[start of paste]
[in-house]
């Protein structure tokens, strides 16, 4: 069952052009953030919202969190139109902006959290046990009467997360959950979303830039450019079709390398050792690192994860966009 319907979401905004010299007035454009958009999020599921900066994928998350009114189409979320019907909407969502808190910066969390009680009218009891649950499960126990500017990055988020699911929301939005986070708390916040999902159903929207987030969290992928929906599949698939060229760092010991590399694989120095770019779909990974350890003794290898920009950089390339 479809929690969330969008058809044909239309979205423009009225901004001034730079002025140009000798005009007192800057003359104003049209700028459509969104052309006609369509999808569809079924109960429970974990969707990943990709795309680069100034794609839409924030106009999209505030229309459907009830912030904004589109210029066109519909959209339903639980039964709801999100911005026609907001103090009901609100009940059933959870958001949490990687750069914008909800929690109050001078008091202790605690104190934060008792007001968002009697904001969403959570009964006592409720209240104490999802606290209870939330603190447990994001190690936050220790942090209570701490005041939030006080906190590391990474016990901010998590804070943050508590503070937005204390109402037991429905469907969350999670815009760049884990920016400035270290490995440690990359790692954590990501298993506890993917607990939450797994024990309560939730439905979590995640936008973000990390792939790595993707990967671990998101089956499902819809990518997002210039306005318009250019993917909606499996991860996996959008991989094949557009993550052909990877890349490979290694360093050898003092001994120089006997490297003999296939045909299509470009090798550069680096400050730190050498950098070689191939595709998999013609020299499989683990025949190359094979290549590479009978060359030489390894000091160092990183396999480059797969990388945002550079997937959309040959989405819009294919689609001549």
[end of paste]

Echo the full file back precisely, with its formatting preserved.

[in-house]
């Protein structure tokens, strides 16, 4: 069952052009953030919202969190139109902006959290046990009467997360959950979303830039450019079709390398050792690192994860966009 319907979401905004010299007035454009958009999020599921900066994928998350009114189409979320019907909407969502808190910066969390009680009218009891649950499960126990500017990055988020699911929301939005986070708390916040999902159903929207987030969290992928929906599949698939060229760092010991590399694989120095770019779909990974350890003794290898920009950089390339 479809929690969330969008058809044909239309979205423009009225901004001034730079002025140009000798005009007192800057003359104003049209700028459509969104052309006609369509999808569809079924109960429970974990969707990943990709795309680069100034794609839409924030106009999209505030229309459907009830912030904004589109210029066109519909959209339903639980039964709801999100911005026609907001103090009901609100009940059933959870958001949490990687750069914008909800929690109050001078008091202790605690104190934060008792007001968002009697904001969403959570009964006592409720209240104490999802606290209870939330603190447990994001190690936050220790942090209570701490005041939030006080906190590391990474016990901010998590804070943050508590503070937005204390109402037991429905469907969350999670815009760049884990920016400035270290490995440690990359790692954590990501298993506890993917607990939450797994024990309560939730439905979590995640936008973000990390792939790595993707990967671990998101089956499902819809990518997002210039306005318009250019993917909606499996991860996996959008991989094949557009993550052909990877890349490979290694360093050898003092001994120089006997490297003999296939045909299509470009090798550069680096400050730190050498950098070689191939595709998999013609020299499989683990025949190359094979290549590479009978060359030489390894000091160092990183396999480059797969990388945002550079997937959309040959989405819009294919689609001549």